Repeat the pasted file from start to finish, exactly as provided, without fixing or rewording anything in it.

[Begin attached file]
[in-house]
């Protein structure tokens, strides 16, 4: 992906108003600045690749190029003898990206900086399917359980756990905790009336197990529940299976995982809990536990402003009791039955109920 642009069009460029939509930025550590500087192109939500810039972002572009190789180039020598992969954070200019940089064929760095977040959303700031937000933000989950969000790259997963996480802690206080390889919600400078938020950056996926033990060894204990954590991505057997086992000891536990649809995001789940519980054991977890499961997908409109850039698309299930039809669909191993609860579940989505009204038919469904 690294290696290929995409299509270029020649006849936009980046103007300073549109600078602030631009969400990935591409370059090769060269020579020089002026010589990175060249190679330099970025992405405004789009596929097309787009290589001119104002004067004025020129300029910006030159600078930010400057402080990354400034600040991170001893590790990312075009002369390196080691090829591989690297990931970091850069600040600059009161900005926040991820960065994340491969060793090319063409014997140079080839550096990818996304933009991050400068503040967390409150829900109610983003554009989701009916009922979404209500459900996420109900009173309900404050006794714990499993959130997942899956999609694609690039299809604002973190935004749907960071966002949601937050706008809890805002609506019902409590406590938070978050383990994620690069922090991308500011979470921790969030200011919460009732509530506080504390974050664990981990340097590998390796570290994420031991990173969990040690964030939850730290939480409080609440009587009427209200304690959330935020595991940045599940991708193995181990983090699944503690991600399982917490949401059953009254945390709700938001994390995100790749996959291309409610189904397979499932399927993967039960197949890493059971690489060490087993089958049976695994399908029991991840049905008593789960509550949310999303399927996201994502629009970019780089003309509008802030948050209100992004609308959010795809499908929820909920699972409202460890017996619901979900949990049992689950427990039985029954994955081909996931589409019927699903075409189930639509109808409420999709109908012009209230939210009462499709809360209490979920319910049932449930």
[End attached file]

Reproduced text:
[in-house]
């Protein structure tokens, strides 16, 4: 992906108003600045690749190029003898990206900086399917359980756990905790009336197990529940299976995982809990536990402003009791039955109920 642009069009460029939509930025550590500087192109939500810039972002572009190789180039020598992969954070200019940089064929760095977040959303700031937000933000989950969000790259997963996480802690206080390889919600400078938020950056996926033990060894204990954590991505057997086992000891536990649809995001789940519980054991977890499961997908409109850039698309299930039809669909191993609860579940989505009204038919469904 690294290696290929995409299509270029020649006849936009980046103007300073549109600078602030631009969400990935591409370059090769060269020579020089002026010589990175060249190679330099970025992405405004789009596929097309787009290589001119104002004067004025020129300029910006030159600078930010400057402080990354400034600040991170001893590790990312075009002369390196080691090829591989690297990931970091850069600040600059009161900005926040991820960065994340491969060793090319063409014997140079080839550096990818996304933009991050400068503040967390409150829900109610983003554009989701009916009922979404209500459900996420109900009173309900404050006794714990499993959130997942899956999609694609690039299809604002973190935004749907960071966002949601937050706008809890805002609506019902409590406590938070978050383990994620690069922090991308500011979470921790969030200011919460009732509530506080504390974050664990981990340097590998390796570290994420031991990173969990040690964030939850730290939480409080609440009587009427209200304690959330935020595991940045599940991708193995181990983090699944503690991600399982917490949401059953009254945390709700938001994390995100790749996959291309409610189904397979499932399927993967039960197949890493059971690489060490087993089958049976695994399908029991991840049905008593789960509550949310999303399927996201994502629009970019780089003309509008802030948050209100992004609308959010795809499908929820909920699972409202460890017996619901979900949990049992689950427990039985029954994955081909996931589409019927699903075409189930639509109808409420999709109908012009209230939210009462499709809360209490979920319910049932449930």